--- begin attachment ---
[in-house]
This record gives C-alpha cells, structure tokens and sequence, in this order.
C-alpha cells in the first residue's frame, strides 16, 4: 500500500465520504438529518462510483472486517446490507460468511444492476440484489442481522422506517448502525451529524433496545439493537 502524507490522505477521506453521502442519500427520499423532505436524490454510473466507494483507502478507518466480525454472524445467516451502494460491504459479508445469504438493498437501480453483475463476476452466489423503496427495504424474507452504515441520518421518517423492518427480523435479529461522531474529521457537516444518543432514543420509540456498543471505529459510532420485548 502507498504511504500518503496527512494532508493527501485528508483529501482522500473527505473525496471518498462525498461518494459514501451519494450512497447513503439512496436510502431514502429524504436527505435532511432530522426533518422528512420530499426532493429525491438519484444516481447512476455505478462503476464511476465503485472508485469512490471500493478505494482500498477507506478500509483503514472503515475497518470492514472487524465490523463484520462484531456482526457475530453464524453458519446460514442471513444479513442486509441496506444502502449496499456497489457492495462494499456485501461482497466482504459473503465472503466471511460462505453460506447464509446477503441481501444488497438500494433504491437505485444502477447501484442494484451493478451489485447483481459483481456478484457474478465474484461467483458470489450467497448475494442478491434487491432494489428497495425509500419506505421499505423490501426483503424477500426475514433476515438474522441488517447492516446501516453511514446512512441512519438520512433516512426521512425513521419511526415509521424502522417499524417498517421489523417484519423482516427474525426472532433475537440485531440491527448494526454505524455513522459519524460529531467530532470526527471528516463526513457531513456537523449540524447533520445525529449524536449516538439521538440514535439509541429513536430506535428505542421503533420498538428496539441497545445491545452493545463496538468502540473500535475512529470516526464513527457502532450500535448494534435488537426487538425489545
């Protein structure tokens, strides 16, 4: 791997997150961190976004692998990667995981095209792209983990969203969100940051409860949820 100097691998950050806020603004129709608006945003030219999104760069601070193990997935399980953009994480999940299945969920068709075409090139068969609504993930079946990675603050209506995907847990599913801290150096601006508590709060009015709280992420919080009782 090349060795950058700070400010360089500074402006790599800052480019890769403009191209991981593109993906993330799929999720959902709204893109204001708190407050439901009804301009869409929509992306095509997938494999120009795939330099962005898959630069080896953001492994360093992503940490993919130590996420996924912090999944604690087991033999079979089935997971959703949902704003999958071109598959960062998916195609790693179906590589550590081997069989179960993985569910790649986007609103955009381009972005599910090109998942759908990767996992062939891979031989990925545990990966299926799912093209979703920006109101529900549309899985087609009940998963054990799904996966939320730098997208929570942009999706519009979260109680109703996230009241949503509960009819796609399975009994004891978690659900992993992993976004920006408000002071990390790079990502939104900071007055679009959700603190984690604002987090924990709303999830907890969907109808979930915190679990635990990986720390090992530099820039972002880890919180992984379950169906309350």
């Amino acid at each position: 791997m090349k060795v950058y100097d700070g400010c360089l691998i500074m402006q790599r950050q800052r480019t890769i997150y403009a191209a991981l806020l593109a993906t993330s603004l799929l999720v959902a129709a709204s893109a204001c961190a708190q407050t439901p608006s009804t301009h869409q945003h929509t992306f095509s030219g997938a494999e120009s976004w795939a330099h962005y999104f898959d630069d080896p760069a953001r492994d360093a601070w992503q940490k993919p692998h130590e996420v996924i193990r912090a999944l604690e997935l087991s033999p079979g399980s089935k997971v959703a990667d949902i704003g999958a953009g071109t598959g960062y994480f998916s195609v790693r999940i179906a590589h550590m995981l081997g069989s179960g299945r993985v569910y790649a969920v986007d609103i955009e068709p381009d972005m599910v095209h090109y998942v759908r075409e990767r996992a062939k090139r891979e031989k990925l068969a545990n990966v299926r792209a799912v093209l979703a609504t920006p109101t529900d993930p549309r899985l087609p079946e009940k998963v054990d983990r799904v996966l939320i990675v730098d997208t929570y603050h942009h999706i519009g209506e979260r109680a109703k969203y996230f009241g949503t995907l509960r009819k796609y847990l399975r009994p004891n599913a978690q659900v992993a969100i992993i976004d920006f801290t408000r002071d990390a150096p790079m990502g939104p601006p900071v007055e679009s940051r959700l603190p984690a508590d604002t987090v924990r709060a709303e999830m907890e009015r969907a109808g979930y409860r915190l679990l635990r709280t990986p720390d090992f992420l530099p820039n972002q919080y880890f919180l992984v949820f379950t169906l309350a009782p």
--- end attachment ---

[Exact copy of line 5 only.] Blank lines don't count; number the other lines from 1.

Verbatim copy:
């Amino acid at each position: 791997m090349k060795v950058y100097d700070g400010c360089l691998i500074m402006q790599r950050q800052r480019t890769i997150y403009a191209a991981l806020l593109a993906t993330s603004l799929l999720v959902a129709a709204s893109a204001c961190a708190q407050t439901p608006s009804t301009h869409q945003h929509t992306f095509s030219g997938a494999e120009s976004w795939a330099h962005y999104f898959d630069d080896p760069a953001r492994d360093a601070w992503q940490k993919p692998h130590e996420v996924i193990r912090a999944l604690e997935l087991s033999p079979g399980s089935k997971v959703a990667d949902i704003g999958a953009g071109t598959g960062y994480f998916s195609v790693r999940i179906a590589h550590m995981l081997g069989s179960g299945r993985v569910y790649a969920v986007d609103i955009e068709p381009d972005m599910v095209h090109y998942v759908r075409e990767r996992a062939k090139r891979e031989k990925l068969a545990n990966v299926r792209a799912v093209l979703a609504t920006p109101t529900d993930p549309r899985l087609p079946e009940k998963v054990d983990r799904v996966l939320i990675v730098d997208t929570y603050h942009h999706i519009g209506e979260r109680a109703k969203y996230f009241g949503t995907l509960r009819k796609y847990l399975r009994p004891n599913a978690q659900v992993a969100i992993i976004d920006f801290t408000r002071d990390a150096p790079m990502g939104p601006p900071v007055e679009s940051r959700l603190p984690a508590d604002t987090v924990r709060a709303e999830m907890e009015r969907a109808g979930y409860r915190l679990l635990r709280t990986p720390d090992f992420l530099p820039n972002q919080y880890f919180l992984v949820f379950t169906l309350a009782p």